Command and control instruments function both as drivers and barriers in the wastewater sectors of both countries. The current subsidized pricing and the high amount of non-revenue water can be understood as a barrier to investments in the water and wastewater sectors, especially from a private sector perspective, in both Brazil and India. Non-revenue water is the water lost in freshwater pipes and in a sewage system due to leakages or the absence of water meters. In India, there is hardly any data on the amount of sewage generated, making exact pricing difficult, even if the political and public will to pay for wastewater treatment were there (see below). Usually, central and state governments share the costs of sewage equally (Interview 20, India). In Brazil, the costs of wastewater reuse and its economic viability are controversially discussed, and expert opinions diverge strongly, both on pricing and the actual definition of reuse. The direct link between water and wastewater tariffs in Brazil limits the expansion of the wastewater infrastructure severely. Since both public utilities and private companies active in the wastewater sector need to at least partly cross-subsidize investments in wastewater treatment, even only slightly more expensive but more sustainable technologies are hardly competitive. Increases in water and wastewater tariffs are politically very sensitive in both countries. In Brazil, discussions have started about replacing the minimum tariff – charged regardless of the water consumed, usually with a limit of 10 m3/month – with separate fees for connection and consumption (e.g. in São Paulo; see Leite, 2015). Increases in electricity prices as well as regulations have helped to raise awareness for energy saving in WWTPs in both countries and led to first investments in Indian municipalities.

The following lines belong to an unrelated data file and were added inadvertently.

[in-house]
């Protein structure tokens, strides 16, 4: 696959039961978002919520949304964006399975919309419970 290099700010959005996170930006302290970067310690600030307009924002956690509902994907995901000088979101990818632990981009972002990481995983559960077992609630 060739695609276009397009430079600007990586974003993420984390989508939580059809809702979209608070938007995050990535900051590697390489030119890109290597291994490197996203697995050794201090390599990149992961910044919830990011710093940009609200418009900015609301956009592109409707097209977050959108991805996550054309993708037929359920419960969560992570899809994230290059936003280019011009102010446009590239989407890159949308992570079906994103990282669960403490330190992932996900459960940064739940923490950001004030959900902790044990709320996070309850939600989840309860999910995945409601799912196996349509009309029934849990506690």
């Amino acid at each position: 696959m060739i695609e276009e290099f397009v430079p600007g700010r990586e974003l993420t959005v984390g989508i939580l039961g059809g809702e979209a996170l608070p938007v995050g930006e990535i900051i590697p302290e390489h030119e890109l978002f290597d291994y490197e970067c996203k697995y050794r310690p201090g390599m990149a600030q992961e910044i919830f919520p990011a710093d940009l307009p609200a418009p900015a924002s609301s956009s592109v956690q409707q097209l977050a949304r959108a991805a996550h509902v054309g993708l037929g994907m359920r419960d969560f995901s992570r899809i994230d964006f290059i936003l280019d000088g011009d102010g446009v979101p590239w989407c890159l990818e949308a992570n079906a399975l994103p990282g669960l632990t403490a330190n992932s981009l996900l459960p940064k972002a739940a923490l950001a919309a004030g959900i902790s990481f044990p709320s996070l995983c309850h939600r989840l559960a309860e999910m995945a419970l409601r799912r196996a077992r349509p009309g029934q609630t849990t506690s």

Environmental legislation, wastewater discharge standards and pollution levels for surface waters generally drive wastewater treatment but currently only help energy saving and reuse to a limited extent since implementation problems persist. There is no sludge regulation in either country, with most utilities seeing it as a mere nuisance (Interviews 3, 16, India). With regard to environmental legislation, Brazil is ‘a developing country with first-world legislation’ (Interview 37, Brazil) orientated towards international standards and not necessarily adapted to local circumstances: ‘We have rivers like in Bangladesh, but our norms are like in Scandinavia’ (Interview 16, Brazil). For instance, the regulatory agency CETESB (the Environmental Company of the State of São Paulo) sets the phosphor level at 0.01 milligrams per litre, which is very difficult to obtain (Interview 16, Brazil). Although ambitious legislation may have a signaling effect and pull compliance upwards, it is questionable whether these stringent norms and standards can accomplish this purpose. In India, discharge standards and first mandatory requirements to cover the electricity needs of WWTPs function as drivers for energy saving in the wastewater system, for example in Delhi, even if older WWTPs in particular do not always meet the required standards. The degree of compliance is likely to vary greatly across India and, to an extent, within municipalities as well. Many WWTPs do not work to full capacity, urgently need maintenance and retrofitting, or do not operate at all. A lack of operation and maintenance skills undermines the implementation of regulations in both Brazilian and Indian cities.